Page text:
Kenya: new NSSF contributions and the link to pension plans


published on 16 March 2023 | reading time approx. 5 minutes

This Article outlines some of the salient aspects of the new contribution structure under the NSSF Act, 2013 ("NSSF Act") and options available to employees in managing them. It further highlights in brief the types of pension plans an employer may consider as part of exercising the available options in the management of the contribution categories.


A brief background

The implementation of the NSSF Act took effect after the Court of Appeal’s ruling of 3rd February 2023. The commencement date of the NSSF Act would have been 10th January 2014 had the same not been challenged by a court case that was filed by Kenya Tea Growers Association and 14 others in 2013 at the Employment and Labour Relations Court (ELRC). The matter was ruled in their favour on the 19th September 2022 necessitating an appeal by NSSF where the Court of Appeal set aside the entire judgment of the Employment Court paving way for the implementation of the NSSF Act in February 2023. Although the County Pensioners Association later filed an appeal at the Supreme Court, as at the time of publishing this Article, there were no court orders stopping the implementation of the NSSF Act.


Salient features of the NSSF as created under the NSSF Act

The Fund was established to provide social security by increasing the membership coverage of the social security scheme and improving the adequacy of benefits paid out to the scheme by the Fund. It provides a full opt-out at Tier II level of contributions for employers who have or are contributing to pension schemes approved and registered by the Retirement Benefits Authority (RBA).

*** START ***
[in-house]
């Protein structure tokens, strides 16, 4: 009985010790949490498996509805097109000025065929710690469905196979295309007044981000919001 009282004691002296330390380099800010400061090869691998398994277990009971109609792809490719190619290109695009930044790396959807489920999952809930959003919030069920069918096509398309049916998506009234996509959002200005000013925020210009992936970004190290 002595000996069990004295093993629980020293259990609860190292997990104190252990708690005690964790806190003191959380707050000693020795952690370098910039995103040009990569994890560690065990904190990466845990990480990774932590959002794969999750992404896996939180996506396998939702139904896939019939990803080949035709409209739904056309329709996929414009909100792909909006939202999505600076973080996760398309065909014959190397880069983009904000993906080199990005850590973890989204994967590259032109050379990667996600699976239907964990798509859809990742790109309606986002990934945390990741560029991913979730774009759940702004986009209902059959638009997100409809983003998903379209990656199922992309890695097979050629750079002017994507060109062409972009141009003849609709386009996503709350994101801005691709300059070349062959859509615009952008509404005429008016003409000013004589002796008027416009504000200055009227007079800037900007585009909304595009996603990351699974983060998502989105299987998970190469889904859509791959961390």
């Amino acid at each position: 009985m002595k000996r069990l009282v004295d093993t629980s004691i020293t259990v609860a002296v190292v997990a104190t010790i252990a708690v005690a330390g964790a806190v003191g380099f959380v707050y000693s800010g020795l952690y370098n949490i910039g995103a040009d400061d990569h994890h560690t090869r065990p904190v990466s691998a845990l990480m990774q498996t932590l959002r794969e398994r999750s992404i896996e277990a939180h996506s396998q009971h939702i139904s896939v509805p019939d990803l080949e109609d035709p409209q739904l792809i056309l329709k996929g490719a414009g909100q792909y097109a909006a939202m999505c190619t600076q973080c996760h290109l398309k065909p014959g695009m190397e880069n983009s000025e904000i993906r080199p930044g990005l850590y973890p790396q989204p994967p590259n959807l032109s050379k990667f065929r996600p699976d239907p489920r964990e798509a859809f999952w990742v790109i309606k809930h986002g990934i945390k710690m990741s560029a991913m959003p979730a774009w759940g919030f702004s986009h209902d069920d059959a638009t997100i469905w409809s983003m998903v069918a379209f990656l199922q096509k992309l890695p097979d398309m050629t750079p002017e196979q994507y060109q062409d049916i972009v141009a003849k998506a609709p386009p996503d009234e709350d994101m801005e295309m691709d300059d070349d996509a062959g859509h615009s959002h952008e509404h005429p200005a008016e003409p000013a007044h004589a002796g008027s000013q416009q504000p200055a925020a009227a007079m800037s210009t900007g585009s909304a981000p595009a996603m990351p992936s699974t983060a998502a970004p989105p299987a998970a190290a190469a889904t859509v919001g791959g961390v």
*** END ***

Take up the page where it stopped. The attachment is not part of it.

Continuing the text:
The Act creates a Pension Fund which is mandatory at the national level and a Provident Fund which is voluntary and accommodates self-employed individuals. The Pensionable Age is 60 years, and 50 years is considered as the early retirement age. The Pension Fund benefits take the form of a retirement pension, an invalidity pension, a survivor’s benefit, a funeral grant and an emigration benefit. The Provident Fund benefits include an age benefit, survivor’s benefit, invalidity benefit and an emigration benefit.
The NSSF is exempt from the Stamp Duty Act, the Income Tax Act and contributions to the Pension Fund form part of tax-deductible expenses in computation of taxes. The retirement Benefits Act applies to Fund which is also subject to an actuarial valuation every 3 years to determine its financial status.
The benefits payable under the Act may not be assigned, set off against any debt or attached in any form under a judgment. A prescribed portion may however be assigned and used by a member to secure a mortgage loan from a bank, a building society or a similar financial institution as prescribed under the Retirement Benefits Act.

Payment of the NSSF contributions by employers

The Contributions are categorised into two; Tier I and Tier II. Tier I contributions are based on pensionable earnings up to the Lower Earning Limit (LEL) whereas Tier II contributions are based on the difference between the Upper Earning Limit (UEL) and the LEL. The LEL and UEL for the first year of implementation shall be 6,000 and 18,000 respectively as illustrated:
​Tier I
​Tier II
​6 % (6,000)
​​6 % (12,000)
Thereafter Employers will be advised from time to time on the LEL and the UEL in accordance with the provisions of the NSSF Act.

Management of Tier II contributions - the contracting out option

An employer may choose to pay Tier II contributions to a Private Pension Scheme which for purposes of the NSSF Act is called a Contracted-Out Scheme. Tier I contributions must be remitted to NSSF.

Conditions for contracting out